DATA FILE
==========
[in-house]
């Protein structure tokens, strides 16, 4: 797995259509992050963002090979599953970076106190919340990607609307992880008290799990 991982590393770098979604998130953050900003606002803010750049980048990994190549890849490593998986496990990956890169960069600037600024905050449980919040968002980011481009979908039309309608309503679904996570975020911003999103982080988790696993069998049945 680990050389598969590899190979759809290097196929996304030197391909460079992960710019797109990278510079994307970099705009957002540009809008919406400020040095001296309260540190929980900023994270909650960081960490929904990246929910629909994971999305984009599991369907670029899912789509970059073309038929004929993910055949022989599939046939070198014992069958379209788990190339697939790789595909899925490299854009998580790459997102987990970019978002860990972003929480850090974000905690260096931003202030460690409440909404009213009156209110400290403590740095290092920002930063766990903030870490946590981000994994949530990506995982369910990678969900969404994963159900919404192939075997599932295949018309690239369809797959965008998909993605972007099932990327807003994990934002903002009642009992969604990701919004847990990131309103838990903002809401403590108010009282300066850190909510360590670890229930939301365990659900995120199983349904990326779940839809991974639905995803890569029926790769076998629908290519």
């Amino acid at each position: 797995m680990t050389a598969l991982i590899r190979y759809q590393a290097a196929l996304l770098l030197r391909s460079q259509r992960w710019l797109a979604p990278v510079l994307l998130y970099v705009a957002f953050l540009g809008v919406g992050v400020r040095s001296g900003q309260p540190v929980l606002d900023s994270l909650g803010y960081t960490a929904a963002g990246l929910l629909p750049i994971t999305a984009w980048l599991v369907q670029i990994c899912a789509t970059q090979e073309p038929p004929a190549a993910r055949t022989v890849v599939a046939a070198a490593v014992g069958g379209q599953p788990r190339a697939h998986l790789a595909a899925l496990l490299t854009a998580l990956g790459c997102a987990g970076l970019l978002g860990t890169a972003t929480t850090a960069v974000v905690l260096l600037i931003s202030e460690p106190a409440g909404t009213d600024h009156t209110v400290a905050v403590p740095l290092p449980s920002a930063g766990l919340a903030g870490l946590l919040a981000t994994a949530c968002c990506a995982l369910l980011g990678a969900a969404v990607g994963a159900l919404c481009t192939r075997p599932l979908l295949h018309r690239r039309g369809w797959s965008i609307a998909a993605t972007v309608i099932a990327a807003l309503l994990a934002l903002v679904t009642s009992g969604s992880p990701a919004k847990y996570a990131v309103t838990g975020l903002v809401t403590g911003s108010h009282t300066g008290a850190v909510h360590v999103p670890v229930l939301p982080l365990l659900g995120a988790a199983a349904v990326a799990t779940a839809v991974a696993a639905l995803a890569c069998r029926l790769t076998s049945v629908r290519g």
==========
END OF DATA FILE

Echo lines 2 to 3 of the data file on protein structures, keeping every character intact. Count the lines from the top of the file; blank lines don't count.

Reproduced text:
């Protein structure tokens, strides 16, 4: 797995259509992050963002090979599953970076106190919340990607609307992880008290799990 991982590393770098979604998130953050900003606002803010750049980048990994190549890849490593998986496990990956890169960069600037600024905050449980919040968002980011481009979908039309309608309503679904996570975020911003999103982080988790696993069998049945 680990050389598969590899190979759809290097196929996304030197391909460079992960710019797109990278510079994307970099705009957002540009809008919406400020040095001296309260540190929980900023994270909650960081960490929904990246929910629909994971999305984009599991369907670029899912789509970059073309038929004929993910055949022989599939046939070198014992069958379209788990190339697939790789595909899925490299854009998580790459997102987990970019978002860990972003929480850090974000905690260096931003202030460690409440909404009213009156209110400290403590740095290092920002930063766990903030870490946590981000994994949530990506995982369910990678969900969404994963159900919404192939075997599932295949018309690239369809797959965008998909993605972007099932990327807003994990934002903002009642009992969604990701919004847990990131309103838990903002809401403590108010009282300066850190909510360590670890229930939301365990659900995120199983349904990326779940839809991974639905995803890569029926790769076998629908290519």
């Amino acid at each position: 797995m680990t050389a598969l991982i590899r190979y759809q590393a290097a196929l996304l770098l030197r391909s460079q259509r992960w710019l797109a979604p990278v510079l994307l998130y970099v705009a957002f953050l540009g809008v919406g992050v400020r040095s001296g900003q309260p540190v929980l606002d900023s994270l909650g803010y960081t960490a929904a963002g990246l929910l629909p750049i994971t999305a984009w980048l599991v369907q670029i990994c899912a789509t970059q090979e073309p038929p004929a190549a993910r055949t022989v890849v599939a046939a070198a490593v014992g069958g379209q599953p788990r190339a697939h998986l790789a595909a899925l496990l490299t854009a998580l990956g790459c997102a987990g970076l970019l978002g860990t890169a972003t929480t850090a960069v974000v905690l260096l600037i931003s202030e460690p106190a409440g909404t009213d600024h009156t209110v400290a905050v403590p740095l290092p449980s920002a930063g766990l919340a903030g870490l946590l919040a981000t994994a949530c968002c990506a995982l369910l980011g990678a969900a969404v990607g994963a159900l919404c481009t192939r075997p599932l979908l295949h018309r690239r039309g369809w797959s965008i609307a998909a993605t972007v309608i099932a990327a807003l309503l994990a934002l903002v679904t009642s009992g969604s992880p990701a919004k847990y996570a990131v309103t838990g975020l903002v809401t403590g911003s108010h009282t300066g008290a850190v909510h360590v999103p670890v229930l939301p982080l365990l659900g995120a988790a199983a349904v990326a799990t779940a839809v991974a696993a639905l995803a890569c069998r029926l790769t076998s049945v629908r290519g």